After agonizing over the perfect spot for her wedding reception, the editor in chief of FOOD & WINE found it three blocks from her home, at New York City's Gramercy Tavern

Panic. That's the first thing I did after I got engaged. Not because of the guy--he was completely perfect and I had decided that at around midnight on our very first date. Not because of the dress--I figured that would somehow work out. But because of the party. When your day-to-day life involves thinking pretty much nonstop about parties, planning the party to end all parties is quite daunting.

First, I had to have a reception where no other wedding reception had ever been held. (Call it an editor's obsession with what's new). Second, it had to be in a "desirable" location. A loft with a killer view just wouldn't do if there were prostitutes loitering downstairs. Third, of course, I had to serve fabulous food and wine. I networked, researched, whined and scouted. And I finally came up with what I thought was the most obvious but fantastic idea: I would take over one of my favorite restaurants in Manhattan, just three blocks from my apartment. I asked restaurateur Danny Meyer if he would let me fill all 150 seats at his Gramercy Tavern for one night in May. Once Danny agreed, I began to relax. With the evening in his hands, nothing would go wrong.

Choosing the menu was the simplest decision I made in six months of wedding planning, in some small part because I didn't have to confer with my fiancé, Barclay Palmer, who loves all food as long as it's good. It took exactly 10 minutes. Tom Colicchio, the spectacularly talented chef at Gramercy Tavern, asked me what I liked to eat. Oh, so many things! Wild mushrooms, artichokes, lamb, raspberries, asparagus, tomatoes. I started tossing out the names of ingredients and Tom immediately strung them together into edible arias. If I wanted lamb, then why not chops with morels? If I liked artichokes, then how about having them with spring vegetables? Instead of treating the event like a Life Changing Moment, he acted as if it were a little kid's birthday party. I felt a surge of relief.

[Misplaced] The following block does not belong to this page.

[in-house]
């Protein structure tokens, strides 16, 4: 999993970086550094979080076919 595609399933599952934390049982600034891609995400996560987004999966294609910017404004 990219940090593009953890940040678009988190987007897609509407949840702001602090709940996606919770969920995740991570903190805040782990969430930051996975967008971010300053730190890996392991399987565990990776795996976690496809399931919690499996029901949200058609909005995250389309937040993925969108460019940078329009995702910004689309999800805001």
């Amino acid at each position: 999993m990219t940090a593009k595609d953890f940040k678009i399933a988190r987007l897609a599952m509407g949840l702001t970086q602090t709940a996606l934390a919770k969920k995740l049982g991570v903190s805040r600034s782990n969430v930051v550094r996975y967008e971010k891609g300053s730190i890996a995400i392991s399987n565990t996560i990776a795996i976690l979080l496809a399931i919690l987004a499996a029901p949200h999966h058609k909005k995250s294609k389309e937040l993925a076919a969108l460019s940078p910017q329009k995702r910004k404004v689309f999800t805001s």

Claudia Fleming, Gramercy Tavern's genius pastry chef, was just as comforting. When we met to discuss my wedding cake, I explained that I didn't want anything tiered. And I was hoping for something that tasted as good as it looked. So we planned a "runway" with 10 cakes in mix-and-match patterns posing on stands. We decided on two types of cake, a chocolate and a classic genoise, and a color palette of pales for the decoration. The rest was up to Claudia. Trust is a beautiful thing.

Everything went perfectly that night at Gramercy Tavern. The food and wine were stellar, everyone agreed, a divine complement to the simple joy Barclay and I felt at being with our favorite people in the world. There was only one difference between what I'd imagined and what I ended up with. After dreaming up my ideal menu, I was so busy table hopping that I didn't get to eat or drink a thing!